Article: Practicing what is preached

#BestPractices

Practicing what is preached

L&D Leadership League 2014 winners show best practices that beat industry expectations and improved business performance
Practicing what is preached
 

NTT’s gamified platform incentivized participation, identification of learning resources and motivating team performance

 

S H Kelkar’s top management drove the diversity initiative, with each leader involved in developing policies, practices, programs and services

 

Like last year, this year’s People Matters’ L&D Leadership League brought forth some of the most progressive L&D practices in India. From ingenious process-level innovation to complete overhaul of the learning structure, these practices demonstrate exemplar execution of L&D teams and commitment of leadership. Some of the high-level insights gleaned from these practices are profiled below.

Social-driven career self-navigation

HCL Technologies was faced with the challenge of an alarming number of HiPo attritions. Understandably, the non-availability of resources at critical junctures of the business had a direct impact on business execution and profitability. Upon deep investigation, the company realized that a key reason behind the problem was the fact that it was unable to match aspiration with development opportunity.

The L&D team took up the challenge of matching aspiration with opportunity by creating an aspiration-led talent rotation model. The model was based on social-media called Career Connect. The platform gave one access to counsellors and career resources to allow self-steering of one’s career. Within a year, 20,380 employees joined the platform and over 10,000 choose to use it actively to steer their careers. Besides being a cost-effective platform, the beauty of this practice lies in the fact that participants get a chance to self-navigate their careers leading to greater ownership and more transparent accountability.

Gamified pre-joining onboarding

One of TCS’ service units catering to high volume service requirements had alarmingly low offer-to-join ratio besides the fact that the time-to-productivity of new recruits was higher than desirable. The traditional campus recruitment program revolved around doling out a high number of offers and hoping that most will join. Also, post-joining, the company invested approximately 60 days for training before the candidates were placed in actual assignments. The company realized that it required making recruitment and onboarding process much more efficient.

The company created an out-of-the-box gamified platform to engage and involve selected candidates in the months between offer and joining. Through the gamified learning and on-boarding platform, candidates were pre-wired to actual work situations, issues and conditions through badges, leaderboards and e-learning. The platform has participation incentives and leaders are provided with joining incentives and company merchandise. As a result of the engagement the platform created, the company was able to significantly increase offer to joining ratios and reduce the formal training period to 21 days. In terms of direct revenue impact, the platform’s direct cost savings and profitability impact was to the tune of approximately $ 4 million in a month.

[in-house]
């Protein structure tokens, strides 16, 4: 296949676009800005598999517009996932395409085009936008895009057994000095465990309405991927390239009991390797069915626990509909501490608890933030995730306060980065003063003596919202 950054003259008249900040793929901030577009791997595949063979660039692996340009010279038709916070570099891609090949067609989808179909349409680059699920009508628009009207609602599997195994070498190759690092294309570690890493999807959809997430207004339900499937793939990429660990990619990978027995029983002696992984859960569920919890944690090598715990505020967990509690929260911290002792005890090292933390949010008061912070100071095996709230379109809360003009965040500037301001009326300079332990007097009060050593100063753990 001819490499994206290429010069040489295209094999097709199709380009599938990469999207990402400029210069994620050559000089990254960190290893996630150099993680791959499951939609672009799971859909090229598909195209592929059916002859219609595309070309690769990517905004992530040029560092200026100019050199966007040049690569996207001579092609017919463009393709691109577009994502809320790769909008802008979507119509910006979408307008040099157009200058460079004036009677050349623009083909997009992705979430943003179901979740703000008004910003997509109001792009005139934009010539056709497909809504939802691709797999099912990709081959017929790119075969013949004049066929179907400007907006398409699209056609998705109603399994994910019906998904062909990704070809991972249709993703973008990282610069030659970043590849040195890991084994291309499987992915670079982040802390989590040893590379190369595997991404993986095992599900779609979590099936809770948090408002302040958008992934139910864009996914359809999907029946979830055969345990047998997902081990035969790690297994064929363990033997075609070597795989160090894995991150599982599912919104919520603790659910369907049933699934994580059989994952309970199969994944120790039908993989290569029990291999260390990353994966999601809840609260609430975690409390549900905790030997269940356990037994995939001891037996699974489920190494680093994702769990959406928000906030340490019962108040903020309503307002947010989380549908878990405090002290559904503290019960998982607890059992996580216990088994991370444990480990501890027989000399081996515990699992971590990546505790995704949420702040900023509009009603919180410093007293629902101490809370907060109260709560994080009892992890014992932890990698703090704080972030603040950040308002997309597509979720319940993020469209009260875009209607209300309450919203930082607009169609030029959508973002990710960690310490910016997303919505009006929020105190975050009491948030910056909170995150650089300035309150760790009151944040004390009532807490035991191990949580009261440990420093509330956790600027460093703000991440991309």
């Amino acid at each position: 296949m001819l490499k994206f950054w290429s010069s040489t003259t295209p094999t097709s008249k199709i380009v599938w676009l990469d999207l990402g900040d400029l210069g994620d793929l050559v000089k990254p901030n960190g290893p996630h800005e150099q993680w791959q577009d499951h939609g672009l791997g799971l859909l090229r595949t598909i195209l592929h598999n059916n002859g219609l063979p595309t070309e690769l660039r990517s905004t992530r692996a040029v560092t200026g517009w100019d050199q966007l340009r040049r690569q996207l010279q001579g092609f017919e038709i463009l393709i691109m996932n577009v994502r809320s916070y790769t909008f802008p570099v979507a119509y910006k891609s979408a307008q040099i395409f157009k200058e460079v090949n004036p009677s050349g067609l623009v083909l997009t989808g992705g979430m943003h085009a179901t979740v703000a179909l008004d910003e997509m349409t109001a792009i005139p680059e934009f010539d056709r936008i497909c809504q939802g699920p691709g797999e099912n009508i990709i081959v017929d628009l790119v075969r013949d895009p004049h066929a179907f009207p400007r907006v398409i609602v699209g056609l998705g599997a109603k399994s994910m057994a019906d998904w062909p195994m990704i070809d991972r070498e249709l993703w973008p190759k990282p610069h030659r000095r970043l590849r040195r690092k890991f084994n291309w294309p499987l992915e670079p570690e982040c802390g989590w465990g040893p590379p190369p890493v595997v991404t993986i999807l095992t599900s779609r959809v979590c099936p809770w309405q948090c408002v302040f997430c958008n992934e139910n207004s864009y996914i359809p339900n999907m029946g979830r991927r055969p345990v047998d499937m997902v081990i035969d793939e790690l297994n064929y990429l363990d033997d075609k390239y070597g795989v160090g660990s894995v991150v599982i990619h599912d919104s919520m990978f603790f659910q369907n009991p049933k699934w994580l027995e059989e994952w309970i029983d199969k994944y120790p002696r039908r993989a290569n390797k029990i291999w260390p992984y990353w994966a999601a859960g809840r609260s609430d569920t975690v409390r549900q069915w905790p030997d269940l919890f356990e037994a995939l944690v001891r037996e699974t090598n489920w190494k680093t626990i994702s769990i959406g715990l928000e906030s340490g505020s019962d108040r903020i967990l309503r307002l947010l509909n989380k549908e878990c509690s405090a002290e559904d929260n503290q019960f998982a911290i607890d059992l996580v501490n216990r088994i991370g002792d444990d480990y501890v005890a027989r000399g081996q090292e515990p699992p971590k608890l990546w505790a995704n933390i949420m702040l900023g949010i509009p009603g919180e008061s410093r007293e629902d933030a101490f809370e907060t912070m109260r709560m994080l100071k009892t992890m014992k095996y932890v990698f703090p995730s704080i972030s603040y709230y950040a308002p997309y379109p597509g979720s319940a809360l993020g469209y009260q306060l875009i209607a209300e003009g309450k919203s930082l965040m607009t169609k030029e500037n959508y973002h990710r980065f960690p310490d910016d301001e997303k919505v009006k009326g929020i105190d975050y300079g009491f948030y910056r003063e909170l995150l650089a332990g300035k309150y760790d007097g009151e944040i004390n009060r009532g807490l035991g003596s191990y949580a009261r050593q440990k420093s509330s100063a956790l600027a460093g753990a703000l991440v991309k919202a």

End-to-end gamified learning

NTT Data Global Delivery Services Ltd is a highly learning-oriented organization. Learning is equally a business need for the organization as it is a talent need. The organization, however, realized that learning delivery of the large 75,000+ employees was not standardized or need-aligned. As a result, not only was learning ineffective, it translated into low engagement with the learning process. Learning engagement continued to drop year over year and the overall satisfaction of the workforce dropped. All learning metrics such as participation deteriorated. Another key problem the company faced was that while the content was really impressive, people in the organization did not know about them. For a company so reliant on learning, these issues started showing direct impact on business performance.

The company implemented a gamified learning platform called Catalys, which included elements of storytelling, real-time feedback and clue-based games. The platform also had simulation capabilities to enable learning through experience. The gamified platform incentivized participation, identification of learning resources and motivating team performance. Badges, points and team standings were regularly displayed to engage and keep employees motivated. The gamified platform also centralized all of the company’s learning processes and resources. Within a short span of time, the company started seeing an increase in participation in learning and engagements with learning based activities increased.

Cultural change through business excellence